This Op/Ed was published first on February 3, 2010 by McClatchy Tribune.
The bipartisan Kerry Lugar Bill provides a multi-year, super-sized economic aid program to the people of Pakistan. This is the right approach to improved US-Pakistan relations. The majority of Pakistanis distrust the US because they believe we favor military dictators over civilian democrats and are quick to abandon promised economic aid programs once we have achieved our security goals.
The legislation is a frontal attack on the major obstacle to better US-Pakistan relations – the trust gap – by offering long term aid directed at civilians. Perhaps because the logic of the Kerry Lugar bill seemed so self-evident, Washington was stunned when it immediately ran into a barrage of criticism from several quarters in Pakistan.
The Pakistan army felt slighted by the bill’s focus on the civilian government it regards as a rival for national power. Government elites chaffed at heavy reliance on non-profit organizations to distribute aid. And the people despaired at ever benefiting from aid funds after corrupt government officials and gold-plated NGO administrators take their cut.
The aid funds will soon be dispersed. But unless we rethink the way we organize this massive program, it will be counterproductive to building trust and aiding the Pakistani people.
Retooling the American aid program must address three key weaknesses.
First, Pakistanis have exaggerated expectations for the new aid program. It may seem like a lot of money to a Pakistani peasant earning a dollar a day, but $1.5 billion annually is a tear-drop in the ocean measured against Pakistan’s development needs. Regrettably, many Pakistanis expect the American aid program to address all social sector shortfalls. Bitter public disappointment seems inevitable.
Second, our approach in Pakistan and elsewhere has not essentially changed since the Cold War strategies of transactional aid programs, when we attempted to one-up the Soviets with our largess. We are stuck on the erroneous notion that building schools will gain us pro-American sentiment. Without deeper understanding of social and cultural conditions, aid projects are unlikely to produce a change of people’s attitudes.
Finally, the current “made in America” methodology for designing, implementing and monitoring our aid projects strikes many in Pakistan as too US-centric, not to mention overbearing and biased toward elites.
Perhaps the novel approach President Obama’s Department of Education is pursuing with Race to the Top offers a useful model for dispersing the Kerry Lugar funds. Secretary Duncan is dangling $4.3 billion in stimulus funds to any state, school district, or local community in a competition for innovative ideas to meet program goals. Our substantial aid program offers an opportunity to challenge Pakistanis to design programs that achieve values both the United States and Pakistan hold dear.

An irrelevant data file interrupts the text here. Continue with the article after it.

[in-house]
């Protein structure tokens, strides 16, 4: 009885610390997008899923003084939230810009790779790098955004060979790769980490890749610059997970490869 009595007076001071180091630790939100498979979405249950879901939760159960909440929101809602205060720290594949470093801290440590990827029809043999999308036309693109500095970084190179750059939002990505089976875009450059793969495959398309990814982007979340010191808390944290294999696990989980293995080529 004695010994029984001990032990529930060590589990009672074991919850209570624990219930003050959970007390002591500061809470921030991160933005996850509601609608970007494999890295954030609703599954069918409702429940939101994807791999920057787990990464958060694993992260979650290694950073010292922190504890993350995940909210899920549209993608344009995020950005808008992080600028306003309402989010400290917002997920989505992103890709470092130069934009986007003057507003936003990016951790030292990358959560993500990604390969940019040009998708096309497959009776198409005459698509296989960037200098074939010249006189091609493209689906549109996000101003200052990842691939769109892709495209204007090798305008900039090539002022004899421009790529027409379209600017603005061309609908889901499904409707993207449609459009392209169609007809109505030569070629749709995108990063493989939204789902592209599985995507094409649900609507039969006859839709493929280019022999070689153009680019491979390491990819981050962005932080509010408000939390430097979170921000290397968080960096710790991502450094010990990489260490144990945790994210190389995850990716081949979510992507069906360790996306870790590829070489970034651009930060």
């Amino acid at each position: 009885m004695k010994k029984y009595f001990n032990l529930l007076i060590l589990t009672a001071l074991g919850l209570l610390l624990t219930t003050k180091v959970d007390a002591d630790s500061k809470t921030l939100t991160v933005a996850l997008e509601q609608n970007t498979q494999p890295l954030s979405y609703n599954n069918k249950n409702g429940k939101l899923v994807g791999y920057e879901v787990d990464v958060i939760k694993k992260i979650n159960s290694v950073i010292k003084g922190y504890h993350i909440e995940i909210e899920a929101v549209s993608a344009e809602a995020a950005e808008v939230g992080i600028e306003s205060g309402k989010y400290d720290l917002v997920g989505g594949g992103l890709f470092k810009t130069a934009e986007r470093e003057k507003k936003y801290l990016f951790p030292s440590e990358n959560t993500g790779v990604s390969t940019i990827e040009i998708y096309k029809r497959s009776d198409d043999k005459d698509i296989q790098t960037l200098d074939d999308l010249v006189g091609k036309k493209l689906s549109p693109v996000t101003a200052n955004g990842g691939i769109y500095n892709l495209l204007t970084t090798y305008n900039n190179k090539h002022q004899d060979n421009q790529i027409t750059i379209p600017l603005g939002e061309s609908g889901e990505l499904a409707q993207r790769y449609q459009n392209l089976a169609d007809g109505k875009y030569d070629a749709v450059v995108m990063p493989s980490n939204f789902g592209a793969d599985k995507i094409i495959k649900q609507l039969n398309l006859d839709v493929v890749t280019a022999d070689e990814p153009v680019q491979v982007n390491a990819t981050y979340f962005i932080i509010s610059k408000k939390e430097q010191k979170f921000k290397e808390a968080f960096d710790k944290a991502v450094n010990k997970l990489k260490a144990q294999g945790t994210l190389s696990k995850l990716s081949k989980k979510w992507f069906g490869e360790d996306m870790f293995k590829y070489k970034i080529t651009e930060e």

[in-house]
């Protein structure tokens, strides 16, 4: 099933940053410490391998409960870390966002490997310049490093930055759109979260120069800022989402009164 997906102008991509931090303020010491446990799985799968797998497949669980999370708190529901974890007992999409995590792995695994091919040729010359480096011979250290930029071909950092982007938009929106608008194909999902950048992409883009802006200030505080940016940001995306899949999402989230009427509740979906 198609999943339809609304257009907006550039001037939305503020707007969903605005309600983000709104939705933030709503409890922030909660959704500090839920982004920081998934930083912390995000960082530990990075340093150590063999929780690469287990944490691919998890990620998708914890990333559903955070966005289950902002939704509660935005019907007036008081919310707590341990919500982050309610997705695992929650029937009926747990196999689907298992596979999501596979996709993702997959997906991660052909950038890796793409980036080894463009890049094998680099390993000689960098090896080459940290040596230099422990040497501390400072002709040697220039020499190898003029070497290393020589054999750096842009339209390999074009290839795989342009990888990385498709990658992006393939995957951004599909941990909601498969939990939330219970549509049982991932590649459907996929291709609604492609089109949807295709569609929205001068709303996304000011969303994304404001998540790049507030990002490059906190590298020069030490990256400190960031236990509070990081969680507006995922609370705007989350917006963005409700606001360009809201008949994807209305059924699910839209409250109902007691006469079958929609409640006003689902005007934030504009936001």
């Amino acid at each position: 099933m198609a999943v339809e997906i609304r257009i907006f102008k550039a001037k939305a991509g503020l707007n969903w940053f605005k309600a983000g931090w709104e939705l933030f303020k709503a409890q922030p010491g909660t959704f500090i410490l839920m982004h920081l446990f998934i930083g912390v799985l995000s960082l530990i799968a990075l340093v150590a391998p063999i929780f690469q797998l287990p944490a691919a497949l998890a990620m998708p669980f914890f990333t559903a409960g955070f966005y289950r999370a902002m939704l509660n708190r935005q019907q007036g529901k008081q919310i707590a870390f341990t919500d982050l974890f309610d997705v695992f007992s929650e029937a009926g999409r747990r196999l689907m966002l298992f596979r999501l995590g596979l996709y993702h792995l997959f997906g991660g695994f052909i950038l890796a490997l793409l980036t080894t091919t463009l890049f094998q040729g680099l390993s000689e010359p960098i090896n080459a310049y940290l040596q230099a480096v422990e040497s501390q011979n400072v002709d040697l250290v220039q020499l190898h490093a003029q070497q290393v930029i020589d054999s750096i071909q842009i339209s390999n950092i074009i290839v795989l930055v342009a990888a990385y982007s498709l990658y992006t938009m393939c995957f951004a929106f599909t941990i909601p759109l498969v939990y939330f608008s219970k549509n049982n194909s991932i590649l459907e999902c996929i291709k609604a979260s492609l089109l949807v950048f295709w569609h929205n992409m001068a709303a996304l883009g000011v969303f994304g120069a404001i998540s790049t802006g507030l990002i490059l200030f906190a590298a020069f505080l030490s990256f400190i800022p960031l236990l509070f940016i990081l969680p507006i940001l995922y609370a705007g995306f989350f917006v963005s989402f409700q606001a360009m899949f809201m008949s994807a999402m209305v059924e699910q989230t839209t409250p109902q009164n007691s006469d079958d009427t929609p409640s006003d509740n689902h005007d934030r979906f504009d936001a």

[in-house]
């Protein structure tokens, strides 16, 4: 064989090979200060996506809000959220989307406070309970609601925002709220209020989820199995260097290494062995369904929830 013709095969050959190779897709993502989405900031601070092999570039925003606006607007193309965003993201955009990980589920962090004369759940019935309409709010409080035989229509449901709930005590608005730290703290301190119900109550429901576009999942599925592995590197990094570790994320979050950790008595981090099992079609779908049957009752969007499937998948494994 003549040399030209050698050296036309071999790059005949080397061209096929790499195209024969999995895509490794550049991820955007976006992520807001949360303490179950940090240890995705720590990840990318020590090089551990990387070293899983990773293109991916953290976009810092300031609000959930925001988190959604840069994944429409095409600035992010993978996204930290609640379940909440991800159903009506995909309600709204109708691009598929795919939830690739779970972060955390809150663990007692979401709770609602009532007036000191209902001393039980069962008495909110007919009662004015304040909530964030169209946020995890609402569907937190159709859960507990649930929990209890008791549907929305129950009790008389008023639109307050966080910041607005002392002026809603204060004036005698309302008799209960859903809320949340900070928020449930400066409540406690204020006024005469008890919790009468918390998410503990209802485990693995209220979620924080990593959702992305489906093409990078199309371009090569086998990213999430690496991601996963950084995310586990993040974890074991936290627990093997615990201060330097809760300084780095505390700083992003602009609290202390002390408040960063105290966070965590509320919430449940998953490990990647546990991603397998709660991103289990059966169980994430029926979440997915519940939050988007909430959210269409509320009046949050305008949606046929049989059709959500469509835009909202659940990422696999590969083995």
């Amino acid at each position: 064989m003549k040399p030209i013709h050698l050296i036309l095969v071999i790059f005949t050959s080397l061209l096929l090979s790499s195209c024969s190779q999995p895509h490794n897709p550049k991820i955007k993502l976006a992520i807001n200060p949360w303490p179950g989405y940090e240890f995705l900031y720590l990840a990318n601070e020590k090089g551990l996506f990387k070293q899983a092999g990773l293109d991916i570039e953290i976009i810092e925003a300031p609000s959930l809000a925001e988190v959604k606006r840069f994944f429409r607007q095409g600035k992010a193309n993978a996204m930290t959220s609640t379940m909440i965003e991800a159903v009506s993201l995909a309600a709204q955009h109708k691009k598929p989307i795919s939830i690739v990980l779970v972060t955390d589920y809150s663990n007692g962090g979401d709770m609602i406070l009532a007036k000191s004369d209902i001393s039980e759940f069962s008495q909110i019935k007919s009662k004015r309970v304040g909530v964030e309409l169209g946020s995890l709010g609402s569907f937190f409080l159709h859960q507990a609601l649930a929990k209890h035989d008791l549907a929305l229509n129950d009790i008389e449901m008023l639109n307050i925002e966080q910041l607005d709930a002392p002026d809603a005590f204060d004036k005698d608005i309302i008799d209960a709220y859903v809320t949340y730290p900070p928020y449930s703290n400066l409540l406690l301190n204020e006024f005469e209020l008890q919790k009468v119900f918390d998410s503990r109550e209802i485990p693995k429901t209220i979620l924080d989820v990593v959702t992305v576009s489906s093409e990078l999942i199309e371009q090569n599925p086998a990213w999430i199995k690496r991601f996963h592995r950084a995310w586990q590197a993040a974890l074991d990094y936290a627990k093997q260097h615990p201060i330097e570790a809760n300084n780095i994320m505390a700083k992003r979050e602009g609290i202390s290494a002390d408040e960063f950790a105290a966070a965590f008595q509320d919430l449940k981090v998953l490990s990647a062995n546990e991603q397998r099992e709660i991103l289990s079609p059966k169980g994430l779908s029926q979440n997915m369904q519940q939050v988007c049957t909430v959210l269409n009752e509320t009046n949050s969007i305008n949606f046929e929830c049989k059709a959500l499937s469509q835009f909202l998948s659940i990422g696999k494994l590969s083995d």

No foreign aid program can substitute for a national reform consensus, but it can help under-gird one. Both our peoples value the rule of law, community safety, equitable quality education, and free market systems that provide job opportunities. We should not presume to tell Pakistan how to achieve these goals, but rather encourage those who are committed to them with incentives rather than conditions.
The first step to a reorganized aid program would be to conduct a nation-wide communication campaign to engage the Pakistani public in a discussion of the Kerry Lugar program’s goals, its limitations, and requirements for community consensus and public investment in order to assure success.
A second step is to open the process to new implementation partners by casting a wide net for proposals. We want to open the process to any group with good ideas capable of delivering results, and in the process going beyond the traditional federal ministries and larger NGOs. A board of Pakistani and American experts would evaluate submissions and projects would be selected on the basis of their likely success toward a stated objective.
Importantly, involving the people of Pakistan in the aid program would achieve outcomes that directly fulfill the original intention of the Kerry Lugar Bill. It would identify new leaders by opening up the process beyond the current tight circle of educated and landed elites. By allowing Pakistanis who know their situation and culture better than we do to participate in the process, we would encourage innovative and culturally appropriate solutions. A more open process would assure community buy-in. Finally, it would stand a better chance of achieving the Kerry Lugar Bill’s original intention of engendering greater trust by involving the people in a process that is so important to their well being.
This approach is based on the crazy assumption that building trust begins first by trusting the Pakistani public enough to allow them to design and implement a program in their own interests.
Assertions and opinions in this Commentary are solely those of the above-mentioned author(s) and do not necessarily reflect the views of the Middle East Institute, which expressly does not take positions on Middle East policy.